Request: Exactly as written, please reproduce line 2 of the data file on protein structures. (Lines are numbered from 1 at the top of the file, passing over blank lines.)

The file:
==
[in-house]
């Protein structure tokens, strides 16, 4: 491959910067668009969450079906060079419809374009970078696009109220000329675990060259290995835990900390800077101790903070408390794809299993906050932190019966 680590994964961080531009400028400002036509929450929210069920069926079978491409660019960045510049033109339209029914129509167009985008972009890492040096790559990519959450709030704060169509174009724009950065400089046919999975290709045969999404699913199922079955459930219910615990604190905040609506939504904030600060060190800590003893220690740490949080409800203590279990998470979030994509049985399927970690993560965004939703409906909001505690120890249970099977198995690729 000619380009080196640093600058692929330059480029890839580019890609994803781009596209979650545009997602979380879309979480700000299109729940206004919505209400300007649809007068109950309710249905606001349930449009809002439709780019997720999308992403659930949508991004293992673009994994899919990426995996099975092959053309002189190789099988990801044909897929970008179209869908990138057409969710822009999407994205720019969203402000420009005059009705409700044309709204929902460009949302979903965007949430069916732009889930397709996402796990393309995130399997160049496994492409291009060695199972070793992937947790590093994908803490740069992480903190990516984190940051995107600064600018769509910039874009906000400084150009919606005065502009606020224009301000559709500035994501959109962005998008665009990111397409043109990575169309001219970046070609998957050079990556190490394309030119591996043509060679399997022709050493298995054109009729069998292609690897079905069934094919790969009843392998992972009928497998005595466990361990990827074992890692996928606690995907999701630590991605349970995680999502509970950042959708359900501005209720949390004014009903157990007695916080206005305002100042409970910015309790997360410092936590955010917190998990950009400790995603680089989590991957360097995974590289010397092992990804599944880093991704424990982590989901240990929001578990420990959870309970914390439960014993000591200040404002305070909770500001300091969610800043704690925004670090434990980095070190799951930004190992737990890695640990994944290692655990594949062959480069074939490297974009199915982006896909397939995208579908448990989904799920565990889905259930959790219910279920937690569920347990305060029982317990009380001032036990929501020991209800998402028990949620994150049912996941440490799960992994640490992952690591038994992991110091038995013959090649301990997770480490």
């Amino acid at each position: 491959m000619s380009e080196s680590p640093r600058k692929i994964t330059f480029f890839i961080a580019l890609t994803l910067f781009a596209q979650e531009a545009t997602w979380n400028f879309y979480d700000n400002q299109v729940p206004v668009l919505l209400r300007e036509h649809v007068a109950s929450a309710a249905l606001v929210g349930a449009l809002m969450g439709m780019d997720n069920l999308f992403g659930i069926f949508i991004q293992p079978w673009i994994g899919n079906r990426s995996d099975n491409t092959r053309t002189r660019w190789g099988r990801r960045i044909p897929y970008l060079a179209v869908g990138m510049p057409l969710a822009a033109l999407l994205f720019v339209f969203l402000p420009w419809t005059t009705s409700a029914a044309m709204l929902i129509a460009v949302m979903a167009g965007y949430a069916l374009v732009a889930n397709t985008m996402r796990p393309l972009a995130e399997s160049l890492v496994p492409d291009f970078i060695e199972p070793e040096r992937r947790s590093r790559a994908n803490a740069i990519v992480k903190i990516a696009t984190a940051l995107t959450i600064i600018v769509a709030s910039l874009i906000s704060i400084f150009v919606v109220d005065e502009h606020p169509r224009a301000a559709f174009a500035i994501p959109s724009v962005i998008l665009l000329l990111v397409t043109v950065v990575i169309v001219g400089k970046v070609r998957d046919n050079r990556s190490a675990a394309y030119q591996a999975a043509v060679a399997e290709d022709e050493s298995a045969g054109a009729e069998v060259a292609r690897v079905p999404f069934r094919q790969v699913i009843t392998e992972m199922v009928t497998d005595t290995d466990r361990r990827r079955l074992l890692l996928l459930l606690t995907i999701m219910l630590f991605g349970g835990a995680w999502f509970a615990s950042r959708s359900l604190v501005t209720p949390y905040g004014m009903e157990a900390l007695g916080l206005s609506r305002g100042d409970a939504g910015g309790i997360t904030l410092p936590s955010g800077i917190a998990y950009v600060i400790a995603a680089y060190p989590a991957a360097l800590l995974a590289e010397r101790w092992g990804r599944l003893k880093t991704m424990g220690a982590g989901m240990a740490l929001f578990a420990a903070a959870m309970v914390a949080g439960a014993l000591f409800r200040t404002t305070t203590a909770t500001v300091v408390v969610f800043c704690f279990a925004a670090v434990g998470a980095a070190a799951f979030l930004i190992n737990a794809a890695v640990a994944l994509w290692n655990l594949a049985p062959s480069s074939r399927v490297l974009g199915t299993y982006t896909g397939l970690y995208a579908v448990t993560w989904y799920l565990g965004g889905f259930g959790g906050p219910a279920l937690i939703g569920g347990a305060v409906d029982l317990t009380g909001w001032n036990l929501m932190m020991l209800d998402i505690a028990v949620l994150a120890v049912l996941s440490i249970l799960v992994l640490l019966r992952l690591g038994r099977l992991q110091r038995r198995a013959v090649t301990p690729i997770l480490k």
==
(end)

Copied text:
């Protein structure tokens, strides 16, 4: 491959910067668009969450079906060079419809374009970078696009109220000329675990060259290995835990900390800077101790903070408390794809299993906050932190019966 680590994964961080531009400028400002036509929450929210069920069926079978491409660019960045510049033109339209029914129509167009985008972009890492040096790559990519959450709030704060169509174009724009950065400089046919999975290709045969999404699913199922079955459930219910615990604190905040609506939504904030600060060190800590003893220690740490949080409800203590279990998470979030994509049985399927970690993560965004939703409906909001505690120890249970099977198995690729 000619380009080196640093600058692929330059480029890839580019890609994803781009596209979650545009997602979380879309979480700000299109729940206004919505209400300007649809007068109950309710249905606001349930449009809002439709780019997720999308992403659930949508991004293992673009994994899919990426995996099975092959053309002189190789099988990801044909897929970008179209869908990138057409969710822009999407994205720019969203402000420009005059009705409700044309709204929902460009949302979903965007949430069916732009889930397709996402796990393309995130399997160049496994492409291009060695199972070793992937947790590093994908803490740069992480903190990516984190940051995107600064600018769509910039874009906000400084150009919606005065502009606020224009301000559709500035994501959109962005998008665009990111397409043109990575169309001219970046070609998957050079990556190490394309030119591996043509060679399997022709050493298995054109009729069998292609690897079905069934094919790969009843392998992972009928497998005595466990361990990827074992890692996928606690995907999701630590991605349970995680999502509970950042959708359900501005209720949390004014009903157990007695916080206005305002100042409970910015309790997360410092936590955010917190998990950009400790995603680089989590991957360097995974590289010397092992990804599944880093991704424990982590989901240990929001578990420990959870309970914390439960014993000591200040404002305070909770500001300091969610800043704690925004670090434990980095070190799951930004190992737990890695640990994944290692655990594949062959480069074939490297974009199915982006896909397939995208579908448990989904799920565990889905259930959790219910279920937690569920347990305060029982317990009380001032036990929501020991209800998402028990949620994150049912996941440490799960992994640490992952690591038994992991110091038995013959090649301990997770480490």